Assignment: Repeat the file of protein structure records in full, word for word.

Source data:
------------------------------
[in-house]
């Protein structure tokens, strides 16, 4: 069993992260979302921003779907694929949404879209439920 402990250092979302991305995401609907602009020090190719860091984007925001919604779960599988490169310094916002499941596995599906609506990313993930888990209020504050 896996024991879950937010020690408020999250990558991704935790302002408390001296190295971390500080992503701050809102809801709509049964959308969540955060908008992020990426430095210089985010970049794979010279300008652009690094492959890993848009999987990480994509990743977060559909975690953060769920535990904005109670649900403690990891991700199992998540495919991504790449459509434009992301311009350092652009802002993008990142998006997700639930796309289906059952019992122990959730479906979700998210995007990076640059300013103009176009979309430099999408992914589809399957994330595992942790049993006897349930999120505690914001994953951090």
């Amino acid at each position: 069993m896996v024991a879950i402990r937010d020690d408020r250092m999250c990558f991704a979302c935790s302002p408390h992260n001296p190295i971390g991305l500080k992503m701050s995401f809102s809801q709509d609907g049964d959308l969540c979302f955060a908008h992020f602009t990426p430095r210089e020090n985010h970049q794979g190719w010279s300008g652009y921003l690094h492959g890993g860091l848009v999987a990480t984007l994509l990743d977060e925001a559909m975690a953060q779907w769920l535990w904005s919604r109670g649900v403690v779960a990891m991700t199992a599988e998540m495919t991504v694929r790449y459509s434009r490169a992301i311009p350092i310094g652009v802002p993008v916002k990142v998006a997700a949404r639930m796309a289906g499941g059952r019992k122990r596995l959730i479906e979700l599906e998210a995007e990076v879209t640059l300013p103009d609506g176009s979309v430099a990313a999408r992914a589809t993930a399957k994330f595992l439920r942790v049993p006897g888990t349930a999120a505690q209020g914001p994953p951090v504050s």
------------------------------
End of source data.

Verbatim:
[in-house]
């Protein structure tokens, strides 16, 4: 069993992260979302921003779907694929949404879209439920 402990250092979302991305995401609907602009020090190719860091984007925001919604779960599988490169310094916002499941596995599906609506990313993930888990209020504050 896996024991879950937010020690408020999250990558991704935790302002408390001296190295971390500080992503701050809102809801709509049964959308969540955060908008992020990426430095210089985010970049794979010279300008652009690094492959890993848009999987990480994509990743977060559909975690953060769920535990904005109670649900403690990891991700199992998540495919991504790449459509434009992301311009350092652009802002993008990142998006997700639930796309289906059952019992122990959730479906979700998210995007990076640059300013103009176009979309430099999408992914589809399957994330595992942790049993006897349930999120505690914001994953951090």
């Amino acid at each position: 069993m896996v024991a879950i402990r937010d020690d408020r250092m999250c990558f991704a979302c935790s302002p408390h992260n001296p190295i971390g991305l500080k992503m701050s995401f809102s809801q709509d609907g049964d959308l969540c979302f955060a908008h992020f602009t990426p430095r210089e020090n985010h970049q794979g190719w010279s300008g652009y921003l690094h492959g890993g860091l848009v999987a990480t984007l994509l990743d977060e925001a559909m975690a953060q779907w769920l535990w904005s919604r109670g649900v403690v779960a990891m991700t199992a599988e998540m495919t991504v694929r790449y459509s434009r490169a992301i311009p350092i310094g652009v802002p993008v916002k990142v998006a997700a949404r639930m796309a289906g499941g059952r019992k122990r596995l959730i479906e979700l599906e998210a995007e990076v879209t640059l300013p103009d609506g176009s979309v430099a990313a999408r992914a589809t993930a399957k994330f595992l439920r942790v049993p006897g888990t349930a999120a505690q209020g914001p994953p951090v504050s």